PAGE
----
Anger is in the news a lot these days. People are feeling it. Politicians are using it as a recruiting tool. News channels are using it for ratings.
I’ve written about it myself, discussing how often, anger is a secondary emotion masking something underneath, like pain or shame.
We don’t want to deal with the underneath because it’s painful and uncomfortable. Angry is easy. Unfortunately, the consequences are often unpleasant.
I was born with a bad temper I like to blame on my red-headed, Irish grandmother. Anger is in my genes. Luckily, I got genetic guilt too; it helps me hold myself somewhat in check, keeps me from being outwardly destructive despite my urges. Mostly.
When I was twelve, I got into a fight with my brother. We fought hard and often. We hurt each other significantly at times. I still regret, deeply, the relationship we had and the way I treated him. But on this occasion, he was pushing my buttons, and pushing them, and my rage kept rising and finally, I exploded. I grabbed a hammer and threw it as hard as I could at his head. Which could have been bad. Luckily, he ducked and all that was left was a hole in the drywall and a sister begging him not to tell.
But I scared myself and that was the last time I let my temper snap.
Of course, determinedly suppressing anger isn’t the way to go either. That’s not dealing with it, it’s pretending it doesn’t exist. But it does and it needs to be dealt with. Unaddressed anger turns back on the holder. We do things we shouldn’t, we harm ourselves, we hurt others.
My eating disorder was fueled and sustained in part by anger turned inward. But a path that leads you to harm yourself in some way is not a productive or wise choice.
How then, can you deal with anger? How do you avoid it? How do you let it go?
As it turns out, you can do any number of a variety of things. It is an extensively researched subject. A not in any way conclusive list would include the following:
To avoid: be aware of your triggers; be aware of what lights you up; scale back on social media; remember other people can’t make you do or feel anything.
To let go: take a moment; take a breath; clear the fog from your brain; count to ten; go for a walk; think about what you’re really feeling and react to that instead of blowing up, feel the emotions you’re suppressing, put yourself in the other person’s shoes.
For instance, in the “what are you really feeling” category:
A friend of mine is having trouble with her adult daughter. The daughter is all about the blame game. Everything wrong in her life, all the consequences from the choices she made are somehow her mother’s fault. She tells my friend that incessantly – or did until my friend made contact conditional on some mother-daughter couples counselling having had enough abuse.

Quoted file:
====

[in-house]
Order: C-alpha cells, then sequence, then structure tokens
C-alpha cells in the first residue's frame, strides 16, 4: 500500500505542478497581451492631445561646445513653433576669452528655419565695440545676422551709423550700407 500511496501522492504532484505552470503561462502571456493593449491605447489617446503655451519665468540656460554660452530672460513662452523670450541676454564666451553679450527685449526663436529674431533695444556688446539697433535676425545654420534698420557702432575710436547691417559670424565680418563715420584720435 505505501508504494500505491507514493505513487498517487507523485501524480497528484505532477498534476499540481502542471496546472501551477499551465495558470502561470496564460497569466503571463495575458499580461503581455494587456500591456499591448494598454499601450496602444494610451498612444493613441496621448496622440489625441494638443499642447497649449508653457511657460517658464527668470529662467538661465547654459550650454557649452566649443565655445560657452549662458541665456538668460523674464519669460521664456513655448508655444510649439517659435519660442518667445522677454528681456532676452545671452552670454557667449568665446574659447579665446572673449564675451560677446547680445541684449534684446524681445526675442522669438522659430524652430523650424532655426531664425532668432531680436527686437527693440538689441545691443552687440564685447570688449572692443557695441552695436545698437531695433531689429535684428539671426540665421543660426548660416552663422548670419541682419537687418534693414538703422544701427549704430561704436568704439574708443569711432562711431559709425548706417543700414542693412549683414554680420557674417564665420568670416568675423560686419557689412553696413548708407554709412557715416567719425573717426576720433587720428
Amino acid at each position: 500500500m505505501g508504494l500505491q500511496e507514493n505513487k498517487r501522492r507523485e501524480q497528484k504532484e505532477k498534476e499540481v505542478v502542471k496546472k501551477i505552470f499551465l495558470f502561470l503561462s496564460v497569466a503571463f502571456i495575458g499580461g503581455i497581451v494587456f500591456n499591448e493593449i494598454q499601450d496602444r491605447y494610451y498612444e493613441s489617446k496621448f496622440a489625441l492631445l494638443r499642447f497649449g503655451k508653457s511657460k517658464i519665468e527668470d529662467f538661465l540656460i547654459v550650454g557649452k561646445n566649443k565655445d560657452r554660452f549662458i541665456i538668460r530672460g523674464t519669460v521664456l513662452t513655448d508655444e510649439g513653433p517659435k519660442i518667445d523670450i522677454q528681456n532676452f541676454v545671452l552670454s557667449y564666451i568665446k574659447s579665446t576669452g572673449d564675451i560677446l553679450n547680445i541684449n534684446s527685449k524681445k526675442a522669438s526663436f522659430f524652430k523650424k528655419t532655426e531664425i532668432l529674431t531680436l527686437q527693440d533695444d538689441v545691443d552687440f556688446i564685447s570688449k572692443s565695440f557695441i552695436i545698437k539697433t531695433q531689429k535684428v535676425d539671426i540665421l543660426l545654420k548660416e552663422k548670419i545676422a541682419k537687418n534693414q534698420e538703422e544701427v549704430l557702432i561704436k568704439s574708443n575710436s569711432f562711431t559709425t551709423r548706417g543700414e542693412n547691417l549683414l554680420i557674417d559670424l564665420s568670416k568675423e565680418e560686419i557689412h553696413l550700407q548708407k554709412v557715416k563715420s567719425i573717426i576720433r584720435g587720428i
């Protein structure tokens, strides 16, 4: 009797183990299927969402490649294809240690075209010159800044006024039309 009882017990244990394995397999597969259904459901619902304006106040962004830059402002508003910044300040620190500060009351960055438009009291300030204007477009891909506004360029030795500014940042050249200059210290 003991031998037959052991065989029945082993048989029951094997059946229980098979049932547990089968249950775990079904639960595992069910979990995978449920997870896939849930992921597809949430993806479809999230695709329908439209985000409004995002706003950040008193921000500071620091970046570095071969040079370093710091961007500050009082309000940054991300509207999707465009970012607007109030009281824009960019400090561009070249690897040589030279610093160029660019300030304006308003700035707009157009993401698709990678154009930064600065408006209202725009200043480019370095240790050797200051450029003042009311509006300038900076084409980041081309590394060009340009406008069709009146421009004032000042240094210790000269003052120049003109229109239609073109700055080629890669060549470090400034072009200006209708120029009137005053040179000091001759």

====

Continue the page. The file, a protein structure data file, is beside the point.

Following that conversation, the daughter sent a twelve-page letter detailing all of my friend’s faults. A hit list of all the ways she had failed as a mother and human being. My friend called me after receiving it, enraged. She wanted to call her daughter and yell. She wanted to write a character assassination of her own. She wanted to share the one her daughter sent with commentary on social media. She asked me what I thought.
“You must have been so hurt,” I said. “That would have left me in tears.”
We can respond to the anger we feel. We can let it drive us. It rarely ends well but we can still choose to go down that path. We don’t have to deal with what lies underneath. We can throw things. We can seek revenge. We can choose to stay lit.
Angry is easy. Dealing with the underneath stuff, dealing with hurt and pain and sorrow and grief and underlying complicated issues is hard. You feel bad. You feel awful. You feel uncomfortable and miserable and powerless and you want the uncomfortable feelings and thoughts to stop. Anger feels better. It feels proactive. It feels powerful.
Most of the time, however, those feeling are a lie.
Sometimes people think anger is necessary. Much is said about the value of “constructive anger” in driving social change. I suspect that kind of anger is complicated. It’s not the same as the snap response we feel when we think we’ve been wounded.
And that’s the real kicker – “when we think we’ve been wounded.” Because most of the time, we aren’t, not really. We are only as wounded and harmed as we choose to be. In the end, what other people do and say has nothing to do with us. It cannot affect us if we choose not to let it.
Which is so very much easier to say than do. After all, I still keep heavy objects at a distance when I’m raging.
*I’ve probably written about the hammer story before. Apologies if it’s redundant. Thirty-some years on and it’s still on my mind. It may be time to work on letting it go. But it’s about being angry and I’ve been thinking about anger a lot. It’s everywhere it seems, humming underneath. It’s quite uncomfortable and not, I think, a good omen.